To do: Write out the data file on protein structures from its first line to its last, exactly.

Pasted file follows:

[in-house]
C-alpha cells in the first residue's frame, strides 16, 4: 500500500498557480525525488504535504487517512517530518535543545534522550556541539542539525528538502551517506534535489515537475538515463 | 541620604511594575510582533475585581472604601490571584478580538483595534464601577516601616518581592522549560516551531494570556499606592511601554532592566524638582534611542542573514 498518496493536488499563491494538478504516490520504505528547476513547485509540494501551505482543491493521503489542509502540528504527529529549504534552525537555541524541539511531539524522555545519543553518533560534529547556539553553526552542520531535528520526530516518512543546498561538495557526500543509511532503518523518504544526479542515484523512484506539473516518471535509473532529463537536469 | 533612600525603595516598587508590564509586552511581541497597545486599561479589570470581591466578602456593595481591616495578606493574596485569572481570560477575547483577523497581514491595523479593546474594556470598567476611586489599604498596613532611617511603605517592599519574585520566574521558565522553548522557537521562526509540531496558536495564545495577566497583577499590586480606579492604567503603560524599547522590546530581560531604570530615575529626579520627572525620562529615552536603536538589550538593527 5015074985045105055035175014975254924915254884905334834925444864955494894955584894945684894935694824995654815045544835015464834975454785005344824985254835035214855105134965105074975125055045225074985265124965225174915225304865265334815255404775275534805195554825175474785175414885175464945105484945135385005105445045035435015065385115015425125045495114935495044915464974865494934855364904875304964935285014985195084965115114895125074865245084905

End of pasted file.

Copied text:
[in-house]
C-alpha cells in the first residue's frame, strides 16, 4: 500500500498557480525525488504535504487517512517530518535543545534522550556541539542539525528538502551517506534535489515537475538515463 | 541620604511594575510582533475585581472604601490571584478580538483595534464601577516601616518581592522549560516551531494570556499606592511601554532592566524638582534611542542573514 498518496493536488499563491494538478504516490520504505528547476513547485509540494501551505482543491493521503489542509502540528504527529529549504534552525537555541524541539511531539524522555545519543553518533560534529547556539553553526552542520531535528520526530516518512543546498561538495557526500543509511532503518523518504544526479542515484523512484506539473516518471535509473532529463537536469 | 533612600525603595516598587508590564509586552511581541497597545486599561479589570470581591466578602456593595481591616495578606493574596485569572481570560477575547483577523497581514491595523479593546474594556470598567476611586489599604498596613532611617511603605517592599519574585520566574521558565522553548522557537521562526509540531496558536495564545495577566497583577499590586480606579492604567503603560524599547522590546530581560531604570530615575529626579520627572525620562529615552536603536538589550538593527 5015074985045105055035175014975254924915254884905334834925444864955494894955584894945684894935694824995654815045544835015464834975454785005344824985254835035214855105134965105074975125055045225074985265124965225174915225304865265334815255404775275534805195554825175474785175414885175464945105484945135385005105445045035435015065385115015425125045495114935495044915464974865494934855364904875304964935285014985195084965115114895125074865245084905